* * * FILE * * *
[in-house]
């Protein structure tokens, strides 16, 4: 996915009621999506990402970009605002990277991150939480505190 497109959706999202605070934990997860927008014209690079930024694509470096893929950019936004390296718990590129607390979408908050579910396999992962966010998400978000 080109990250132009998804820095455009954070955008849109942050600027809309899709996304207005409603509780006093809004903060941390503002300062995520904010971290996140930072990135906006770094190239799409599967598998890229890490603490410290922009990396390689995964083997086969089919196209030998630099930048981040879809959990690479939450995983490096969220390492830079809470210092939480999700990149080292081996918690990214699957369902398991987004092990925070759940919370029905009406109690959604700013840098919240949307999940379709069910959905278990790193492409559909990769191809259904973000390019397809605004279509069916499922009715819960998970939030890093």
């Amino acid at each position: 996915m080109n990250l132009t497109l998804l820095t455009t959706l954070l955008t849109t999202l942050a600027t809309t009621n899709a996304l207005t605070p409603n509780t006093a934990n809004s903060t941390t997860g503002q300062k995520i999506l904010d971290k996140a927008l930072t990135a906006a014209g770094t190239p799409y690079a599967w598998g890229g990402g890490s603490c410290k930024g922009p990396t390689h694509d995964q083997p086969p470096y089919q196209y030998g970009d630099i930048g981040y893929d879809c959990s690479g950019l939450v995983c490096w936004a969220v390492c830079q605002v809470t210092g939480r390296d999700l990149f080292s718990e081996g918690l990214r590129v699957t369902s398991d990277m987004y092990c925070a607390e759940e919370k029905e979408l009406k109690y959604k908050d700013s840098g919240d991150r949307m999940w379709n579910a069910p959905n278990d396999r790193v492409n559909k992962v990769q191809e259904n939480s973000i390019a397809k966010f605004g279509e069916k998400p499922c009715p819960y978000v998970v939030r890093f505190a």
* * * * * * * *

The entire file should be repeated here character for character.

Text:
[in-house]
């Protein structure tokens, strides 16, 4: 996915009621999506990402970009605002990277991150939480505190 497109959706999202605070934990997860927008014209690079930024694509470096893929950019936004390296718990590129607390979408908050579910396999992962966010998400978000 080109990250132009998804820095455009954070955008849109942050600027809309899709996304207005409603509780006093809004903060941390503002300062995520904010971290996140930072990135906006770094190239799409599967598998890229890490603490410290922009990396390689995964083997086969089919196209030998630099930048981040879809959990690479939450995983490096969220390492830079809470210092939480999700990149080292081996918690990214699957369902398991987004092990925070759940919370029905009406109690959604700013840098919240949307999940379709069910959905278990790193492409559909990769191809259904973000390019397809605004279509069916499922009715819960998970939030890093």
């Amino acid at each position: 996915m080109n990250l132009t497109l998804l820095t455009t959706l954070l955008t849109t999202l942050a600027t809309t009621n899709a996304l207005t605070p409603n509780t006093a934990n809004s903060t941390t997860g503002q300062k995520i999506l904010d971290k996140a927008l930072t990135a906006a014209g770094t190239p799409y690079a599967w598998g890229g990402g890490s603490c410290k930024g922009p990396t390689h694509d995964q083997p086969p470096y089919q196209y030998g970009d630099i930048g981040y893929d879809c959990s690479g950019l939450v995983c490096w936004a969220v390492c830079q605002v809470t210092g939480r390296d999700l990149f080292s718990e081996g918690l990214r590129v699957t369902s398991d990277m987004y092990c925070a607390e759940e919370k029905e979408l009406k109690y959604k908050d700013s840098g919240d991150r949307m999940w379709n579910a069910p959905n278990d396999r790193v492409n559909k992962v990769q191809e259904n939480s973000i390019a397809k966010f605004g279509e069916k998400p499922c009715p819960y978000v998970v939030r890093f505190a």